Skeletal Muscle and Platelet Mitochondrial Dysfunction During Sepsis

This study has been completed.
Sponsor:
Collaborator:
European Society of Intensive Care Medicine
Information provided by (Responsible Party):
Fondazione IRCCS Ca' Granda, Ospedale Maggiore Policlinico
ClinicalTrials.gov Identifier:
NCT00541827
First received: October 8, 2007
Last updated: September 26, 2013
Last verified: September 2013
  Purpose

The primary aim of the study is to demonstrate that mitochondrial dysfunction occurs in both skeletal muscle and circulating platelets of severely septic and septic shock ICU-admitted patients. Secondary aims are to clarify the pathogenesis and the clinical relevance of mitochondrial damage during sepsis.


Condition
Severe Sepsis
Septic Shock

Study Type: Observational
Study Design: Observational Model: Cohort
Time Perspective: Prospective
Official Title: Skeletal Muscle and Platelet Mitochondrial Dysfunction During Sepsis

Resource links provided by NLM:


Further study details as provided by Fondazione IRCCS Ca' Granda, Ospedale Maggiore Policlinico:

Primary Outcome Measures:
  • Mitochondrial respiratory chain enzyme activity [ Time Frame: On day one and seven from admission to ICU ] [ Designated as safety issue: No ]

Biospecimen Retention:   Samples With DNA

muscle tissue, platelets, plasma


Enrollment: 50
Study Start Date: October 2007
Study Completion Date: August 2012
Primary Completion Date: August 2011 (Final data collection date for primary outcome measure)
Detailed Description:

The primary aim of the study is to demonstrate that mitochondrial dysfunction occurs in both skeletal muscle and circulating platelets of severely septic and septic shock ICU-admitted patients, as compared to otherwise healthy surgical ones. In order to better clarify the pathogenesis of mitochondrial dysfunction during sepsis, cardiogenic shock patients (suffering from systemic hypoperfusion) will act as additional controls. Markers of oxidative stress will be measured in tissue samples from septic patients. The clinical relevance of mitochondrial dysfunction during sepsis will be assessed in terms of both skeletal muscle and platelet function.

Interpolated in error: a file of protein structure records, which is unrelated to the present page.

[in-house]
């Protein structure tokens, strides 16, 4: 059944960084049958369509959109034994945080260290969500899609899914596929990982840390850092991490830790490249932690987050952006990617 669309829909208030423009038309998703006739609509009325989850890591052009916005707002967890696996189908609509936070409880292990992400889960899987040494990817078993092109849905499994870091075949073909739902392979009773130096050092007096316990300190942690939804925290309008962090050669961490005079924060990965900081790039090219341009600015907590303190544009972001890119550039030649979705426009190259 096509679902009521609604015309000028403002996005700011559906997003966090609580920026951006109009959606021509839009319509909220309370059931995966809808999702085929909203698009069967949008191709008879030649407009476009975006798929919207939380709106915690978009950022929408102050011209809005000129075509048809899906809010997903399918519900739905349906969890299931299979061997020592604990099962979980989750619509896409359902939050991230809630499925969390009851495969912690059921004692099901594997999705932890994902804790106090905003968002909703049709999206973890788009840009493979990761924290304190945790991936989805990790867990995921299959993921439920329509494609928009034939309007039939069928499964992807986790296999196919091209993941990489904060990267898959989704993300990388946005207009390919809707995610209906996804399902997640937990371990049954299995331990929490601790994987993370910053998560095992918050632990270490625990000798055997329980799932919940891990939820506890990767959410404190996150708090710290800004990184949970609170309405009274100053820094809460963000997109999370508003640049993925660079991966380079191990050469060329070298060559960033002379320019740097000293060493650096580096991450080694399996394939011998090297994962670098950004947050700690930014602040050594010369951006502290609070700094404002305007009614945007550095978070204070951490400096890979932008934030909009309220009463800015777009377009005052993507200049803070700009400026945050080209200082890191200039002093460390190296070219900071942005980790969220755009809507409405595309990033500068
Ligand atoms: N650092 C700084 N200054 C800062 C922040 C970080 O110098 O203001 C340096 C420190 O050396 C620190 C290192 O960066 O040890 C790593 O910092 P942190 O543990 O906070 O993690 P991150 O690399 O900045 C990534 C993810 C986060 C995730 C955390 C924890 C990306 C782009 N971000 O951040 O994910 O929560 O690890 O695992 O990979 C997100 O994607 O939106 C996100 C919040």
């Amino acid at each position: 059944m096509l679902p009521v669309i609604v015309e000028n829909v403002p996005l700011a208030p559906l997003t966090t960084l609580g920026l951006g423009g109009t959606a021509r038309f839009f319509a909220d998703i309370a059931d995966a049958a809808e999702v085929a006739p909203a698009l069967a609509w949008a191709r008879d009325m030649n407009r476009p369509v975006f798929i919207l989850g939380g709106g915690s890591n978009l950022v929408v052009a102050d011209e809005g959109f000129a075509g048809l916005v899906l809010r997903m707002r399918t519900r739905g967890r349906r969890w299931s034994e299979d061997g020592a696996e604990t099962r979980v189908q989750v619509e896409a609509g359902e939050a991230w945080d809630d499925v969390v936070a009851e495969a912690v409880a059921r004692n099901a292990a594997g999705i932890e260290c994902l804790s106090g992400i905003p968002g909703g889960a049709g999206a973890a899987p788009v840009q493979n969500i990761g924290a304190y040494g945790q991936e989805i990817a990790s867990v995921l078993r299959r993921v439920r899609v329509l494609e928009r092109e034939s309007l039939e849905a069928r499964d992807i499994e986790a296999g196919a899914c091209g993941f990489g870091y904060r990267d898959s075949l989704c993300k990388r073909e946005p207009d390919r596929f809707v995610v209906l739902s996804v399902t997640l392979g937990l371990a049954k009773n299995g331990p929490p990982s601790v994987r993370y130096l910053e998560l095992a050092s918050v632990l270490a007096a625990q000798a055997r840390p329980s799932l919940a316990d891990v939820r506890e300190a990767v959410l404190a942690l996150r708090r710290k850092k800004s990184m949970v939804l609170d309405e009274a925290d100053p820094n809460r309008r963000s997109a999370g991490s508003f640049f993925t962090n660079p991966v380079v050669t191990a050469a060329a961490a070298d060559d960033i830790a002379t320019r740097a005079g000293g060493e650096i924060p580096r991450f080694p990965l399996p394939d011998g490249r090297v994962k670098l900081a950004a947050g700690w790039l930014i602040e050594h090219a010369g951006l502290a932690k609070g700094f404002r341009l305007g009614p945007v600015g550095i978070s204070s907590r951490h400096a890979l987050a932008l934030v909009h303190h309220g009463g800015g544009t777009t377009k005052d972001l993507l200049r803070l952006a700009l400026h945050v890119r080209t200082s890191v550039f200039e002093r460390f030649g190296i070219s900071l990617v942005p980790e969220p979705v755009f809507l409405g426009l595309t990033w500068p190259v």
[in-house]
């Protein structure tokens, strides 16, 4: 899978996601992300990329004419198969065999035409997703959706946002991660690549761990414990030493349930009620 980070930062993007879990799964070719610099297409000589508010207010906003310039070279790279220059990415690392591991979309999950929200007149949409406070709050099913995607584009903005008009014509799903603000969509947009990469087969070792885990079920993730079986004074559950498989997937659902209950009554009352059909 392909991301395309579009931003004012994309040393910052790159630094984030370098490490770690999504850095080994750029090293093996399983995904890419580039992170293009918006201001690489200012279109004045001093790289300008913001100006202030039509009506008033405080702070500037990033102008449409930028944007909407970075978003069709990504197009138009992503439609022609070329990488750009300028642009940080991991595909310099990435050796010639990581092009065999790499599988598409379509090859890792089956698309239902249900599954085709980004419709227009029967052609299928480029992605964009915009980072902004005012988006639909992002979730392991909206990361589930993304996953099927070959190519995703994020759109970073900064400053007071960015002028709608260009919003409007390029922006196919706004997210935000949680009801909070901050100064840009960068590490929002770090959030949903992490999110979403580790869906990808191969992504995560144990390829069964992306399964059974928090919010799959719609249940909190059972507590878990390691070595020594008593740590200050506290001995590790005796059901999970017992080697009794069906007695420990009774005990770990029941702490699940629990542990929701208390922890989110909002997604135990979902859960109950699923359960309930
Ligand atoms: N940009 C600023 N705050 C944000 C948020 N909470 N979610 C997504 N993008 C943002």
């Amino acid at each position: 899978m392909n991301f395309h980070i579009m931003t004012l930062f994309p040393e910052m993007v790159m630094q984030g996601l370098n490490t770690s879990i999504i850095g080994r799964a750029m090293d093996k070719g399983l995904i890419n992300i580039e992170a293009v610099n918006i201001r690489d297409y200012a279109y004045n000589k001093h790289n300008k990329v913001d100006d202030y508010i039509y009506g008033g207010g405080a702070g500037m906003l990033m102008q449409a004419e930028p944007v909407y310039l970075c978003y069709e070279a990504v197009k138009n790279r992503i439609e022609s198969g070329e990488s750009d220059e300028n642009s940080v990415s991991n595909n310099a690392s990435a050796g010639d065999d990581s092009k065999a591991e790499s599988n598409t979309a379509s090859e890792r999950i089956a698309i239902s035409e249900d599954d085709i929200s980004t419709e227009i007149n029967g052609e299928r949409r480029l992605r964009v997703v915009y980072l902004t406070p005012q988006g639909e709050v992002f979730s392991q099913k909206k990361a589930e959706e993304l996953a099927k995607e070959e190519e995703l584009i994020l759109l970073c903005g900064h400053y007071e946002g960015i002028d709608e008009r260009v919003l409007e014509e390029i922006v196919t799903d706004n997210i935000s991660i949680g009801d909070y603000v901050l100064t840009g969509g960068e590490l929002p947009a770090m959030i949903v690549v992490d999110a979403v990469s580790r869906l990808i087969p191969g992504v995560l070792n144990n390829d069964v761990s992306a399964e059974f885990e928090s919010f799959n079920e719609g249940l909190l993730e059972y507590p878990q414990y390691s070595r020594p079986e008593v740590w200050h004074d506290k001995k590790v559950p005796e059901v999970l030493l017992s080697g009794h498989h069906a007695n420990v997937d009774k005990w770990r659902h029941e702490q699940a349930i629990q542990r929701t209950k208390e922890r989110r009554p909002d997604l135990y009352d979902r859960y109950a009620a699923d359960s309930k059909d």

Eligibility

Ages Eligible for Study:   18 Years and older
Genders Eligible for Study:   Both
Accepts Healthy Volunteers:   Yes
Sampling Method:   Probability Sample
Study Population

Adult ICU-admitted severely septic and septic shock patientes; adult ICU-admitted cardiogenic shock patients; surgical patients

Criteria

Inclusion Criteria:

  • Consecutive ICU-admitted severely septic or septic shock patients.

Exclusion Criteria:

  • Severe thrombocytopenia.
  • Severe coagulopathy.
  • Pre-existing mitochondrial disease
  Contacts and Locations
Choosing to participate in a study is an important personal decision. Talk with your doctor and family members or friends about deciding to join a study. To learn more about this study, you or your doctor may contact the study research staff using the Contacts provided below. For general information, see Learn About Clinical Studies.

Please refer to this study by its ClinicalTrials.gov identifier: NCT00541827

Locations
Italy
Fondazione IRCCS Ospedale Maggiore Policlinico, Mangiagalli e Regina Elena
Milan, Italy, 20122
Sponsors and Collaborators
Fondazione IRCCS Ca' Granda, Ospedale Maggiore Policlinico
European Society of Intensive Care Medicine
Investigators
Study Chair: Luciano Gattinoni, MD Ospedale Maggiore Policlinico Mangiagalli e Regina Elena
Principal Investigator: Alessandro Protti, MD Ospedale Maggiore Policlinico Mangiagalli e Regina Elena
  More Information

No publications provided

Responsible Party: Fondazione IRCCS Ca' Granda, Ospedale Maggiore Policlinico
ClinicalTrials.gov Identifier: NCT00541827     History of Changes
Other Study ID Numbers: assente
Study First Received: October 8, 2007
Last Updated: September 26, 2013
Health Authority: Italy: Ethics Committee

Keywords provided by Fondazione IRCCS Ca' Granda, Ospedale Maggiore Policlinico:
Sepsis. Shock, septic. Mitochondria.

Additional relevant MeSH terms:
Sepsis
Toxemia
Shock, Septic
Infection
Systemic Inflammatory Response Syndrome
Inflammation
Pathologic Processes
Shock

ClinicalTrials.gov processed this record on September 30, 2014